Women behind the scenes are even more rare, with numbers of female playwrights and directors dwindling and stalling at numbers that have barely budged in decades.  The quote below is from statistics taken in the early ’00s, but I’ve read since that this is still fairly accurate:

This current season of 2001-02 as listed in American Theatre magazine actually shows a decline, with directors at 16% and playwright representation at 17%, back at the 1994-95 percentages. (When productions of Shakespeare are removed from consideration, playwright representation increases to only 18%.) Considering the considerable media attention given to Eve Ensler and Vagina Monologues, playwright Susan Lori Parks, who won a McArthur genius award, and the ubiquitous Broadway director Susan Stroman, this diminished presence of women is puzzling .

– Read more statistics from this study here.

All of this, and you’d think that the people whose job it is to encourage women playwrights would at least be in our corner.  But no, it was left to a (brilliant, but) male playwright to stand up for us.

The thing is… maybe some of our work isn’t as thoroughly polished or developed as that of our male counterparts.  What can you expect, in a culture that still teaches a girl to encourage and support her boyfriend’s success and self-esteem over her own?  I don’t pretend to be above this— you’re talking to a girl who practically made a career out of hauling equipment and working merch tables for Boys in Bands— but I do see it, now, as problematic.

The thing is, making art is hard.  Without consistent encouragement from others, and without a firm and irrational belief in your own ability to succeed, it can be nearly impossible.  And few girls survive adolescence these days with that kind of blind, cocky faith in their own awesomeness.  Lots of boys do—often because they had really awesome girlfriends working their merch tables and teaching them which direction is stage right, or how to generally not behave like a doofus.

So how do we right this inequity?  The whole thing is hopelessly complicated.  Studies show, for example, that it’s the women on top of the ladder, not the men, who are the cruelest gatekeepers.  Maybe it’s the mentality of “if it was hard for me, it should be hard for you,” maybe it’s the idea that there are only so many coveted positions to go around.  Maybe it’s just the relentless indoctrination into a culture of jealousy and competition that drives us to tear one another down.

Even more often, we hit the self destruct button and give up on ourselves before we’ve had a chance to test our abilities.  Kathryn Chetkovitch writes very eloquently about this:

Most women I know are reluctant to say, ‘I am better than her, and her, and her – OK, I’ll keep going.’ And most men I know rely, when necessary, on some formulation of exactly that. Plus women have not only each other to compete against (in devious and exhausting ways, requiring much track-covering and nice-making as they go) but men to envy; because it’s still the case that women writers are compared to each other, and the big (as opposed to, say, lyrical) literary novel persists as an essentially male category. Women’s books are still not talked about in the same way men’s books are, and women are still sensitive to that.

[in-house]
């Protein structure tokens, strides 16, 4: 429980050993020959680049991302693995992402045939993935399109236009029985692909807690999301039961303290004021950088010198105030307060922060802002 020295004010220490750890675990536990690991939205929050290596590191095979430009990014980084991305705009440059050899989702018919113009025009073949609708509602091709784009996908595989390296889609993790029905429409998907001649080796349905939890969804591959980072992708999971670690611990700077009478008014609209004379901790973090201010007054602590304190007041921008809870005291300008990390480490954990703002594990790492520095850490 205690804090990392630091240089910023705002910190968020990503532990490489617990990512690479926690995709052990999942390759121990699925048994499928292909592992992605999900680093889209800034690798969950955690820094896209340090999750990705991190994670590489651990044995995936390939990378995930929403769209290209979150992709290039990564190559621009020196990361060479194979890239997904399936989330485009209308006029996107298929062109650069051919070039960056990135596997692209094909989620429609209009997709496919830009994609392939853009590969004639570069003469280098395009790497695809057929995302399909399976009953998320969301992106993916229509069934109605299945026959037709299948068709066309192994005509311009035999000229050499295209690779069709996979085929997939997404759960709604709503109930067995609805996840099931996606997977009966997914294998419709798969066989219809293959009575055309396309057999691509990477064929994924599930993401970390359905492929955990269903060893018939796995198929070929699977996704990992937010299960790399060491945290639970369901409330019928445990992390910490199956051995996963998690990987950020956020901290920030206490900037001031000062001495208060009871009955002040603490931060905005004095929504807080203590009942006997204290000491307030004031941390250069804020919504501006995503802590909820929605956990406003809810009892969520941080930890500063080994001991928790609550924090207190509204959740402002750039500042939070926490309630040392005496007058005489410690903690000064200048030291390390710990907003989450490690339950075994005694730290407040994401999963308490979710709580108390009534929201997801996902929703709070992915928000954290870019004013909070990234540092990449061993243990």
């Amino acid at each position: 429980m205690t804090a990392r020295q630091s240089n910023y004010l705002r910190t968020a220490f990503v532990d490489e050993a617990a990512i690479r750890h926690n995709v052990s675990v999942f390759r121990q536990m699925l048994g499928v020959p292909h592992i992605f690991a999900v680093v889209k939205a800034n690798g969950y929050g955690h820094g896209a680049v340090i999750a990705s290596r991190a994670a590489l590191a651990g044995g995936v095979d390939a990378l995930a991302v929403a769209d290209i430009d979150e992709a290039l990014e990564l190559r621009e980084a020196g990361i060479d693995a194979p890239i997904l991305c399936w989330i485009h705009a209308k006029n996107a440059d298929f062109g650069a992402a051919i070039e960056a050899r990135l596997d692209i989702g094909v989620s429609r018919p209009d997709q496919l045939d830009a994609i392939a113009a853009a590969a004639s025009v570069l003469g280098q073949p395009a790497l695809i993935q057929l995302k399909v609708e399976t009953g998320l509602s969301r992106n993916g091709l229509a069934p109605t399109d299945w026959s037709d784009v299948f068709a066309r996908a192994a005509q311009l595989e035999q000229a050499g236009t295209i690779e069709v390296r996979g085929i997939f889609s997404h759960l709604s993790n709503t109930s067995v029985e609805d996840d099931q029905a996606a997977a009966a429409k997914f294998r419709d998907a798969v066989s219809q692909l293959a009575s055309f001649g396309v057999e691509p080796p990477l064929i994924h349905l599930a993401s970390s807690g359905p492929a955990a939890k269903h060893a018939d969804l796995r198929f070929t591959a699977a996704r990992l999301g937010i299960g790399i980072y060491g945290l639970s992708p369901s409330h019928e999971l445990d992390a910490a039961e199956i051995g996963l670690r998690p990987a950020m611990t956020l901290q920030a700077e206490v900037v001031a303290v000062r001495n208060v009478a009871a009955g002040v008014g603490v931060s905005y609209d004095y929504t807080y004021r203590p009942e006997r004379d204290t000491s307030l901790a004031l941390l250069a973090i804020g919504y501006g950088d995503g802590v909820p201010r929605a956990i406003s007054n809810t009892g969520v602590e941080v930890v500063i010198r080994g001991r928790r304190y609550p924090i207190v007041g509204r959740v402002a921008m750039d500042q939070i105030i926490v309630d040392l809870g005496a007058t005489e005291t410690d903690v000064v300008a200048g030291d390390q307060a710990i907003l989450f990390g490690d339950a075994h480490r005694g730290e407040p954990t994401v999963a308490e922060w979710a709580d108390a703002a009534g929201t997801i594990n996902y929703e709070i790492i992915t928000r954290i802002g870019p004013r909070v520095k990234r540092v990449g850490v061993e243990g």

Read more here.

Blah blah blah, it’s the same old story.  So tell me— why aren’t we able to tell a new one yet?

Slow Writing.

I wrote today.  I’ve been writing every day for the past month or so, actually, which marks a big step on my road from “girl with a BA in writing” to “girl who has actually written something worthwhile.”  On one hand it feels good to finally be making definite, regular progress in the direction of my goals.  On the other hand, I see how quickly my friends crank out creative material and I wonder if I’m doing it wrong.

Because… I’m a slow writer.  I wouldn’t call it writer’s block, because I can be sitting for hours with no distractions and a clear vision of my plot, writing consistently— and still only get a total of 2o0 usable words per hour when all is said and done.  Every November I watch friends document their NaNoWriMo projects, and overwhelmed with awe and despair.  I know better than to even pretend that I could accomplish 50k words strung together in any kind of sensible order in only 30 days.

Yet… I want to write.  I like to write.  I have a story that I want to tell.  It’s just taking me




The idea for this novel came to me 4 years ago.  Two different drafts were scrapped 70 and 90 pages in, because I realized that I did not yet have the foggiest idea of how to write a book.  I started over, with a detailed outline this time, and now between research and world building and keeping characters consistent and feeling my way around the first person voices of my three narrators… I am slow.

There is always a correlation drawn between speed and intelligence.  One has a “quick wit” or is “slow on the uptake.”  In school, I scored in the highest percentile of everything except for something called “speed and accuracy,” which was literally a test where you did nothing but copy letters into the corresponding bubbles as quickly as you could.

I panicked, and placed in the 10th percentile.

So does anyone else have this problem?  Pathological slowness?  And is there a cure?  Thanking you in advance for your insight.